This week I started pages for the New York groups Centralia and Burn Manhattan. I also started a page for Inside Vladimir, a long running Chicago team that featured Tina Fey and Amy Poehler (I added some info to both of their pages also, but they are still a bit sparse). Continue reading “Improv wiki roundup”
Recently, I finished a fascinating book called, The Mating Mind: How Sexual Choice Shaped the Evolution of Human Nature
by Geoffrey Miller. In it, Miller makes the case that many of the things that make us human are the result of sexual selection, not natural selection. Our capacity for language, music, art, kindness, intelligence and charity are all traits or abilities that made us more attractive to the opposite sex. They did not evolve because they helped us survive better, instead they evolved because they are ways for us to display how fit our genes are. Our minds evolved to be an entertainment center for potential mates. The better we could sing, or tell stories, or make other people laugh, the more attractive we were. This meant we could attract fitter mates and especially in the case of men, have more offspring, ensuring that the next generation would be even better at singing, telling stories and making other people laugh.
It’s an interesting idea. If you are like me and interested in evolution, but haven’t read much about Darwin’s theory of sexual selection, you should take a look. But I’ll leave it Miller to actually lay out the argument. He does a much better job than I could.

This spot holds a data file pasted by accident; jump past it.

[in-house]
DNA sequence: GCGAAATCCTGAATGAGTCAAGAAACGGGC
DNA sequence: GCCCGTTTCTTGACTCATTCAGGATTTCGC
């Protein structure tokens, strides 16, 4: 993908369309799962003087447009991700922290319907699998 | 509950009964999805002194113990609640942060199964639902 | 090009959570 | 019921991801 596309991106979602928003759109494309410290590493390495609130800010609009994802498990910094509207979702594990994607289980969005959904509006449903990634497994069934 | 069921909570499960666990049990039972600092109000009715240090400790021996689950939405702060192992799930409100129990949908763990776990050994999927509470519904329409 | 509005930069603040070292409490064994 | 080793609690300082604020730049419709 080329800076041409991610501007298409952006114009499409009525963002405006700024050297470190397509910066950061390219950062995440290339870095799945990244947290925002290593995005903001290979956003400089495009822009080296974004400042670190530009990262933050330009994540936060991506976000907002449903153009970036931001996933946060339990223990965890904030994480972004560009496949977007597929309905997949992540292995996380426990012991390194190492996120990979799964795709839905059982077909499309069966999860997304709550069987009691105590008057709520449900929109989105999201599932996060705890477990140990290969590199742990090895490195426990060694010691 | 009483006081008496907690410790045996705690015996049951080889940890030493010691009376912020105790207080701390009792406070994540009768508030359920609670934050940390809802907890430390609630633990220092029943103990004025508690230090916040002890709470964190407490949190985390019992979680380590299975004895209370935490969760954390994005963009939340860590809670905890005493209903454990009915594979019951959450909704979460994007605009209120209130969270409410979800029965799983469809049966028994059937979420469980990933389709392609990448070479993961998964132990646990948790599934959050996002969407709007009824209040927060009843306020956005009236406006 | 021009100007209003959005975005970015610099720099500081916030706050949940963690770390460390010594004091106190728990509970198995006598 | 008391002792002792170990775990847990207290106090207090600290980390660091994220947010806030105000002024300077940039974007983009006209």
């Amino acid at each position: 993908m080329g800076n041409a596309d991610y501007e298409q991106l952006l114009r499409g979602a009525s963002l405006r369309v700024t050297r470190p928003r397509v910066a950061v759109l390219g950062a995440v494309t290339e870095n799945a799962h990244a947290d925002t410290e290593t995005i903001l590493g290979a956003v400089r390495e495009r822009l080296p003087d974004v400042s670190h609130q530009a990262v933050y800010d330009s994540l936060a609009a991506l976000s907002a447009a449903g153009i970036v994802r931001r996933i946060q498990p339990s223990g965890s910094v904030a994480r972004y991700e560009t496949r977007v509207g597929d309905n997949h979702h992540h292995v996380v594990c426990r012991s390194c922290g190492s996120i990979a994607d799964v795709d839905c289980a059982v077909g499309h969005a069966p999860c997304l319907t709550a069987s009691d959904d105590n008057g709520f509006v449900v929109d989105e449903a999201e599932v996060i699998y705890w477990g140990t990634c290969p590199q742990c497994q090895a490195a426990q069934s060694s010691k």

Near the end of the book came the following passage. As an artist, this passage jumped off the page.
Among competent professionals in any field, there appears to be a fairly constant probability of success in any given endeavor. (Psychologist Dean Keith) Simonton’s data show that excellent composers do not produce a higher proportion of excellent music than good composers—they simply produce a higher total number of works. People who achieve extreme success in any creative field are almost always extremely prolific. Hans Eysenck became a famous psychologist not because all of his papers were excellent, but because he wrote over a hundred books and a thousand papers, and some of them happened to be excellent. Those who write only ten papers are much less likely to strike gold with any of them. Likewise with Picasso: if you paint 14,000 paintings in your lifetime, some of them are likely to be pretty good, even if most are mediocre. Simonton’s results are surprising. The constant probability of success idea sounds counterintuitive and of course there are exceptions to this generalization. Yet Simonton’s data on creative achievement are the most comprehensive ever collected and in every domain that he studied, creative achievement was a good indicator of the energy, time, and motivation invested in creative activity.
Let that sink in a little bit. No really. Let that sink in. Ponder it for a little bit before you read on.